The US Aids co-ordinator was heckled by about 50 activists as he addressed a global Aids summit in Thailand.
Dozens of opponents sat in front of the speaker's podium
Protestors chanted "Bush lies, millions die" before Randall Tobias launched his defence of US policy on combating Aids.
Critics have attacked US trade deals with poorer nations, and say strings are attached to US anti-Aids funding.
Mr Tobias called for unity in fighting the disease and said the US was spending twice as much as other donor nations combined.
Far fewer US government-employed scientists are attending the conference than in previous years. Washington says this is because of financial considerations.
But some scientists have said it was because Tommy Thompson, US Secretary of Health and Human Services, was not well received at the last conference two years ago.
"At this time, perhaps the most critical mistake we can make is to allow this pandemic to divide us," Mr Tobias told the conference, as protesters sat in front of the podium.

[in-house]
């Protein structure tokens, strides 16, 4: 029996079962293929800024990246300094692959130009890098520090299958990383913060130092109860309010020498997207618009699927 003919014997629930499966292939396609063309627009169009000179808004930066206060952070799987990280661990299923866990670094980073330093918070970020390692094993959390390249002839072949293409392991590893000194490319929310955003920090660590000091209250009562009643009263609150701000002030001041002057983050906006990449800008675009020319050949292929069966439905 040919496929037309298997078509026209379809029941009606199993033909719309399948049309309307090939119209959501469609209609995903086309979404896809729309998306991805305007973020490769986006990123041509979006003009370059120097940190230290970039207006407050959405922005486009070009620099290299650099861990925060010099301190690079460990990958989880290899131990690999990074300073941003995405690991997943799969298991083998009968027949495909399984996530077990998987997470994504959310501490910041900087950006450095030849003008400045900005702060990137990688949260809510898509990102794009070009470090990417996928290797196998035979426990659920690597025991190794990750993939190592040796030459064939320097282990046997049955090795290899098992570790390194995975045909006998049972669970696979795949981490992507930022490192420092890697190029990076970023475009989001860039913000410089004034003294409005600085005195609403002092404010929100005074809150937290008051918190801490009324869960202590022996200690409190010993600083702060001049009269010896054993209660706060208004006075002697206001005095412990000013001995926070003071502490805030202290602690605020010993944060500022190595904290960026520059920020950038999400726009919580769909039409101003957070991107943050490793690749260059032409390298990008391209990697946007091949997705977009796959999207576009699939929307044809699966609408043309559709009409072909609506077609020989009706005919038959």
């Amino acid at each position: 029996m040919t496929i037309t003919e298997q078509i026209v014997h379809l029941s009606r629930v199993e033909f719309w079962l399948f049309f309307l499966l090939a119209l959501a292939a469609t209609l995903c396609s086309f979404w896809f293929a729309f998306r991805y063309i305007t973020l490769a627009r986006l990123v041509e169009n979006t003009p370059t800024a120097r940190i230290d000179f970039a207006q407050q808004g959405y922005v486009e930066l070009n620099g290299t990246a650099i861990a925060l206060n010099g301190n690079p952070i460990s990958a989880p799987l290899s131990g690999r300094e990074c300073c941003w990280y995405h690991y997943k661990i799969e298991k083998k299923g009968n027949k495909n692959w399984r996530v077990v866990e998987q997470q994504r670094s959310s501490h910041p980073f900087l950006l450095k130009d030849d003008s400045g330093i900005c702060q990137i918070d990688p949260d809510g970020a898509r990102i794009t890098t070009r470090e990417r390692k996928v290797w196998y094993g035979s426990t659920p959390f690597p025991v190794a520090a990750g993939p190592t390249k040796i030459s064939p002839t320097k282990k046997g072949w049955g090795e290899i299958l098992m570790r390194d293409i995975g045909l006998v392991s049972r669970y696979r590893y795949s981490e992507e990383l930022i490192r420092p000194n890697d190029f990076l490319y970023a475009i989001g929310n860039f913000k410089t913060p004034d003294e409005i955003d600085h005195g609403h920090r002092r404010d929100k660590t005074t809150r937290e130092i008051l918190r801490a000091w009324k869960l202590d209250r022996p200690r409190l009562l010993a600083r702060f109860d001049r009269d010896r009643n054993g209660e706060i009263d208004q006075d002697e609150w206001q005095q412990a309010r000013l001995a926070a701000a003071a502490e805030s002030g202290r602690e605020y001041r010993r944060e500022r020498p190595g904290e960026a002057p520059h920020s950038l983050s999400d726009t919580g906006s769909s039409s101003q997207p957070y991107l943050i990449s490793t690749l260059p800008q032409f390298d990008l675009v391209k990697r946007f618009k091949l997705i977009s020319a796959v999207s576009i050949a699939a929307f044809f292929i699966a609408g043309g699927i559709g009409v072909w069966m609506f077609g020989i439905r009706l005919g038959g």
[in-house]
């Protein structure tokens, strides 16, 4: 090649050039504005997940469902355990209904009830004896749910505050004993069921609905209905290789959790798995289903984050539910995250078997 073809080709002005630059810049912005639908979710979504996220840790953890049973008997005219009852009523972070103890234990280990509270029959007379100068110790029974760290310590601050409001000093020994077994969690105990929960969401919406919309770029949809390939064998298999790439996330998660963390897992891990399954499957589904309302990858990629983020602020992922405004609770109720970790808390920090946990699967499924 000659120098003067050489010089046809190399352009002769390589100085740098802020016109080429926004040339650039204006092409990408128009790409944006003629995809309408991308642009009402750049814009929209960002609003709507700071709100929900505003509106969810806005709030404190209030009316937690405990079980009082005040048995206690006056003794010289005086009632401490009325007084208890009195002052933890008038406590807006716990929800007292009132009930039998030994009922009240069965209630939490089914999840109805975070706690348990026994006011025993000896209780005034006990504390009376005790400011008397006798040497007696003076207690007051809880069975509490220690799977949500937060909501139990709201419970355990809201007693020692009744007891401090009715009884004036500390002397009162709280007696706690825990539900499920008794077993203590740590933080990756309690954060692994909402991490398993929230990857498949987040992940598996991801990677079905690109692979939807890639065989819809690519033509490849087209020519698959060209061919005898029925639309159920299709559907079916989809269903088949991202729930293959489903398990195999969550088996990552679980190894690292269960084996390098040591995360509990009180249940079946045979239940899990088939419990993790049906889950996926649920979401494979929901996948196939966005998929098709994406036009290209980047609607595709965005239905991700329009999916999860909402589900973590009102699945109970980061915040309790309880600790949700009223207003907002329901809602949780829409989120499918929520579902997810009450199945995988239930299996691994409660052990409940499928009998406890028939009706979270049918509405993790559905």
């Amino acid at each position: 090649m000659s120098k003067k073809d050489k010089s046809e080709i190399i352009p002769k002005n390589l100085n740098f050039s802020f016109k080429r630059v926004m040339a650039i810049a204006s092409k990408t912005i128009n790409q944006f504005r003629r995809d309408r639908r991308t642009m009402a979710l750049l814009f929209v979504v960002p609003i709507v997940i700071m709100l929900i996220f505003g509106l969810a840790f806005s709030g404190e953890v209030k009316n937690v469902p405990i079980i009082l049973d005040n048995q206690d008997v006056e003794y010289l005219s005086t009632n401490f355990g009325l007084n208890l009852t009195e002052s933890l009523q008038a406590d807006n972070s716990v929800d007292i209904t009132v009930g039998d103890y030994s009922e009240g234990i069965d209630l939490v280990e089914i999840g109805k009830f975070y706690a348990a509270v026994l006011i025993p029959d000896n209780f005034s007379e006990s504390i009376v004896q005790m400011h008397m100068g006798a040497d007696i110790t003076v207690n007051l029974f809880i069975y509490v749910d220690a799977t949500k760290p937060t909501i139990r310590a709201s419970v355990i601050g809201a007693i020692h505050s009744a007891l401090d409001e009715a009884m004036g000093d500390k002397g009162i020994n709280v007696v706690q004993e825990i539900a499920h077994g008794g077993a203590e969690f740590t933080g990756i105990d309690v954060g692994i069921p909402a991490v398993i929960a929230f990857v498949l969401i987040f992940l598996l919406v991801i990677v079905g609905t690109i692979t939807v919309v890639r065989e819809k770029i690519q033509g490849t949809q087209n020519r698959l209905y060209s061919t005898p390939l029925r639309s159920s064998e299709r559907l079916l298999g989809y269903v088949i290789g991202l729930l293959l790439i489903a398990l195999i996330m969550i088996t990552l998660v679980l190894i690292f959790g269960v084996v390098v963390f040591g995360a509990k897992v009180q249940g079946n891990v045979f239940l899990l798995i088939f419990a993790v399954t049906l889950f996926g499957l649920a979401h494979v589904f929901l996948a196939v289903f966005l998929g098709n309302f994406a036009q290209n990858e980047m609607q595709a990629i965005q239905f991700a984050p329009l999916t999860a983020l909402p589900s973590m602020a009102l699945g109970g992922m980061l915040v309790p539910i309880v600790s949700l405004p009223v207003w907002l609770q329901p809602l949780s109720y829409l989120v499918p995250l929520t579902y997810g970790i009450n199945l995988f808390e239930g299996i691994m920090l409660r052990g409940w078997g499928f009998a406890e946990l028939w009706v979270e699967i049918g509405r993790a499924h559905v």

"We are striving toward the same goal - a world free of
HIV/Aids. When 8,000 lives are lost to Aids every day,
division is a luxury we cannot afford.
"It is morally imperative that we direct our energies at these enemies, not at one another."
On Tuesday - in a veiled attack on the US - France criticised bilateral trade deals that force poor nations to give up rights to make cheaper anti-Aids drugs.
But US officials said their trade deals were in line with World Trade Organisation rules.
Earlier, UN Secretary General Kofi Annan urged Washington to show the same commitment to the fight against HIV/Aids as to the war on terror.
Washington has earmarked $15bn over five years to tackle the disease, according to the UNAids agency.
But the US has come under fire for its policy of ensuring much of the money is channelled bilaterally, rather than through the multilateral global Aids fund.
The Bush administration also advocates sexual abstinence as the best way to stop the disease spreading.
The administration has a stipulation that 30% of US anti-Aids funds go through faith-based organisations, which typically support the abstinence policy.
Many scientists and activists, however, favour encouraging the use of condoms.
Mr Tobias praised Ugandan President Yoweri Museveni who has backed the abstinence approach.
"We must learn from his leadership in the fight against Aids. Abstinence works... being faithful works... condoms work. Each has its place," he said.